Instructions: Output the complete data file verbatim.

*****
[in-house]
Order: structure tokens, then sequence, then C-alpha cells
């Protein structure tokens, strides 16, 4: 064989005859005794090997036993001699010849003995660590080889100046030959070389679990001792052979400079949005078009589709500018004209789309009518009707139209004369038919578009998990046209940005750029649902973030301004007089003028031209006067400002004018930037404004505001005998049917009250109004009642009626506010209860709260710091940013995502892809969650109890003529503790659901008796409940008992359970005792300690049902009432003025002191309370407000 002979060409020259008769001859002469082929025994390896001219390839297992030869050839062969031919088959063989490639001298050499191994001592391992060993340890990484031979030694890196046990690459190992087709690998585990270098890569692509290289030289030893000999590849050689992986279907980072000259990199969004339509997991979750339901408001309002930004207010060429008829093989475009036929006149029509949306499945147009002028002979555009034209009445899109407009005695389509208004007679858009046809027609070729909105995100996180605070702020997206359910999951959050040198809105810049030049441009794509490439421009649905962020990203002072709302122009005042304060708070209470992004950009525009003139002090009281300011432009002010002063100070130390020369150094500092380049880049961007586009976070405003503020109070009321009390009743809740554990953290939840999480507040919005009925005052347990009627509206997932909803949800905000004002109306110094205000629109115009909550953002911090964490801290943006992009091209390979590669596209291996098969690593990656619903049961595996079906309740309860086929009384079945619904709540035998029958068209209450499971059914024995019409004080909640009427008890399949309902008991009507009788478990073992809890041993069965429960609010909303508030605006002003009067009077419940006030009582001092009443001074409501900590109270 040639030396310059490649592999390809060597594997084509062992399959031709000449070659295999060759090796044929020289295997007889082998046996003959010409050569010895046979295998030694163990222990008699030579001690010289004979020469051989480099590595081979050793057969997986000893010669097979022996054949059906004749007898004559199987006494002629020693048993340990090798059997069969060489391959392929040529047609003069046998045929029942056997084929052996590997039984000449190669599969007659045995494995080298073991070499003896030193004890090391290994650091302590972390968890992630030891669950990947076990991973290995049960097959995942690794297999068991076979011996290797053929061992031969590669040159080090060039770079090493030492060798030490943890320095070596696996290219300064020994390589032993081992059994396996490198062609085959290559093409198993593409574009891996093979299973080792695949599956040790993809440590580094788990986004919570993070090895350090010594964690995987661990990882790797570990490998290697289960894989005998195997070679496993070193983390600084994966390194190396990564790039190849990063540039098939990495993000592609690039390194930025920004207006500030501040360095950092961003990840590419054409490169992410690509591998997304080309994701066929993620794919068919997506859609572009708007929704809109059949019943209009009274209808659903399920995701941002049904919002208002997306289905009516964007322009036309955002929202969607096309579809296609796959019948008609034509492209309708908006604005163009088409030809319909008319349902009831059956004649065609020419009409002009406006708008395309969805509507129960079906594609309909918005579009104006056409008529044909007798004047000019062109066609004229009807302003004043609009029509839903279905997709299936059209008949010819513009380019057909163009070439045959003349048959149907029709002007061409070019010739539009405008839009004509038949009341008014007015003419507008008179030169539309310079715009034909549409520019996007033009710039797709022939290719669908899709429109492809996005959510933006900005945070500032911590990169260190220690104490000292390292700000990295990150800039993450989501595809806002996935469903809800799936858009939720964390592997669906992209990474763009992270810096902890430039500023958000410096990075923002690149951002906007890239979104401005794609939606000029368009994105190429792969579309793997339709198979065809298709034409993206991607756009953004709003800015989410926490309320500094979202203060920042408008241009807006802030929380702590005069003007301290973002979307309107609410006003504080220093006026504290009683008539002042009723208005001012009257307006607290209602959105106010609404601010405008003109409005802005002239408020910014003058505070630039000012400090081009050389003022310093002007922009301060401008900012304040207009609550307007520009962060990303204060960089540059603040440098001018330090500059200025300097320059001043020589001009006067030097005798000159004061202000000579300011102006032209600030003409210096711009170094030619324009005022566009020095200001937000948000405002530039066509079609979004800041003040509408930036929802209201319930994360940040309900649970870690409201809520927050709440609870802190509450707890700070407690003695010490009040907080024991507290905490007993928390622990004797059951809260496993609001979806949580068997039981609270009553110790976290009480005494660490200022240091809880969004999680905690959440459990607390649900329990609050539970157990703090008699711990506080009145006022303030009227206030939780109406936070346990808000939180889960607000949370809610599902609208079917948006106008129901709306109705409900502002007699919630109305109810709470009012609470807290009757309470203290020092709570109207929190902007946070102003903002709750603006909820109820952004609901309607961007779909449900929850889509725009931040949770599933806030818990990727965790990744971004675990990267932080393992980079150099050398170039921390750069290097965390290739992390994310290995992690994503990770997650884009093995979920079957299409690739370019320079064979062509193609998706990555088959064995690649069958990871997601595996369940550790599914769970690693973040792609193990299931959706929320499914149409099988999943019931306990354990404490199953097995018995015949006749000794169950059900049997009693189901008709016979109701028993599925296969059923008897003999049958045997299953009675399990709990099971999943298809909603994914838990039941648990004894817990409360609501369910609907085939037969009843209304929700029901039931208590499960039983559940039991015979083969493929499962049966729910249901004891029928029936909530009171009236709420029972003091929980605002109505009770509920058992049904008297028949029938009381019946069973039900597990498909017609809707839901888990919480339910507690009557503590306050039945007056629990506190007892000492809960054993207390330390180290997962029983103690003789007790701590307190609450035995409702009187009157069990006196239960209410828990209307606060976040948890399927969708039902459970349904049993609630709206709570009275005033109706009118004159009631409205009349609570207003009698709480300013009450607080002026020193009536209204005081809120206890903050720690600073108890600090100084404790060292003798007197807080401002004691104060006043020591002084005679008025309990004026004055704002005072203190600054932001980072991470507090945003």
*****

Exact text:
[in-house]
Order: structure tokens, then sequence, then C-alpha cells
């Protein structure tokens, strides 16, 4: 064989005859005794090997036993001699010849003995660590080889100046030959070389679990001792052979400079949005078009589709500018004209789309009518009707139209004369038919578009998990046209940005750029649902973030301004007089003028031209006067400002004018930037404004505001005998049917009250109004009642009626506010209860709260710091940013995502892809969650109890003529503790659901008796409940008992359970005792300690049902009432003025002191309370407000 002979060409020259008769001859002469082929025994390896001219390839297992030869050839062969031919088959063989490639001298050499191994001592391992060993340890990484031979030694890196046990690459190992087709690998585990270098890569692509290289030289030893000999590849050689992986279907980072000259990199969004339509997991979750339901408001309002930004207010060429008829093989475009036929006149029509949306499945147009002028002979555009034209009445899109407009005695389509208004007679858009046809027609070729909105995100996180605070702020997206359910999951959050040198809105810049030049441009794509490439421009649905962020990203002072709302122009005042304060708070209470992004950009525009003139002090009281300011432009002010002063100070130390020369150094500092380049880049961007586009976070405003503020109070009321009390009743809740554990953290939840999480507040919005009925005052347990009627509206997932909803949800905000004002109306110094205000629109115009909550953002911090964490801290943006992009091209390979590669596209291996098969690593990656619903049961595996079906309740309860086929009384079945619904709540035998029958068209209450499971059914024995019409004080909640009427008890399949309902008991009507009788478990073992809890041993069965429960609010909303508030605006002003009067009077419940006030009582001092009443001074409501900590109270 040639030396310059490649592999390809060597594997084509062992399959031709000449070659295999060759090796044929020289295997007889082998046996003959010409050569010895046979295998030694163990222990008699030579001690010289004979020469051989480099590595081979050793057969997986000893010669097979022996054949059906004749007898004559199987006494002629020693048993340990090798059997069969060489391959392929040529047609003069046998045929029942056997084929052996590997039984000449190669599969007659045995494995080298073991070499003896030193004890090391290994650091302590972390968890992630030891669950990947076990991973290995049960097959995942690794297999068991076979011996290797053929061992031969590669040159080090060039770079090493030492060798030490943890320095070596696996290219300064020994390589032993081992059994396996490198062609085959290559093409198993593409574009891996093979299973080792695949599956040790993809440590580094788990986004919570993070090895350090010594964690995987661990990882790797570990490998290697289960894989005998195997070679496993070193983390600084994966390194190396990564790039190849990063540039098939990495993000592609690039390194930025920004207006500030501040360095950092961003990840590419054409490169992410690509591998997304080309994701066929993620794919068919997506859609572009708007929704809109059949019943209009009274209808659903399920995701941002049904919002208002997306289905009516964007322009036309955002929202969607096309579809296609796959019948008609034509492209309708908006604005163009088409030809319909008319349902009831059956004649065609020419009409002009406006708008395309969805509507129960079906594609309909918005579009104006056409008529044909007798004047000019062109066609004229009807302003004043609009029509839903279905997709299936059209008949010819513009380019057909163009070439045959003349048959149907029709002007061409070019010739539009405008839009004509038949009341008014007015003419507008008179030169539309310079715009034909549409520019996007033009710039797709022939290719669908899709429109492809996005959510933006900005945070500032911590990169260190220690104490000292390292700000990295990150800039993450989501595809806002996935469903809800799936858009939720964390592997669906992209990474763009992270810096902890430039500023958000410096990075923002690149951002906007890239979104401005794609939606000029368009994105190429792969579309793997339709198979065809298709034409993206991607756009953004709003800015989410926490309320500094979202203060920042408008241009807006802030929380702590005069003007301290973002979307309107609410006003504080220093006026504290009683008539002042009723208005001012009257307006607290209602959105106010609404601010405008003109409005802005002239408020910014003058505070630039000012400090081009050389003022310093002007922009301060401008900012304040207009609550307007520009962060990303204060960089540059603040440098001018330090500059200025300097320059001043020589001009006067030097005798000159004061202000000579300011102006032209600030003409210096711009170094030619324009005022566009020095200001937000948000405002530039066509079609979004800041003040509408930036929802209201319930994360940040309900649970870690409201809520927050709440609870802190509450707890700070407690003695010490009040907080024991507290905490007993928390622990004797059951809260496993609001979806949580068997039981609270009553110790976290009480005494660490200022240091809880969004999680905690959440459990607390649900329990609050539970157990703090008699711990506080009145006022303030009227206030939780109406936070346990808000939180889960607000949370809610599902609208079917948006106008129901709306109705409900502002007699919630109305109810709470009012609470807290009757309470203290020092709570109207929190902007946070102003903002709750603006909820109820952004609901309607961007779909449900929850889509725009931040949770599933806030818990990727965790990744971004675990990267932080393992980079150099050398170039921390750069290097965390290739992390994310290995992690994503990770997650884009093995979920079957299409690739370019320079064979062509193609998706990555088959064995690649069958990871997601595996369940550790599914769970690693973040792609193990299931959706929320499914149409099988999943019931306990354990404490199953097995018995015949006749000794169950059900049997009693189901008709016979109701028993599925296969059923008897003999049958045997299953009675399990709990099971999943298809909603994914838990039941648990004894817990409360609501369910609907085939037969009843209304929700029901039931208590499960039983559940039991015979083969493929499962049966729910249901004891029928029936909530009171009236709420029972003091929980605002109505009770509920058992049904008297028949029938009381019946069973039900597990498909017609809707839901888990919480339910507690009557503590306050039945007056629990506190007892000492809960054993207390330390180290997962029983103690003789007790701590307190609450035995409702009187009157069990006196239960209410828990209307606060976040948890399927969708039902459970349904049993609630709206709570009275005033109706009118004159009631409205009349609570207003009698709480300013009450607080002026020193009536209204005081809120206890903050720690600073108890600090100084404790060292003798007197807080401002004691104060006043020591002084005679008025309990004026004055704002005072203190600054932001980072991470507090945003």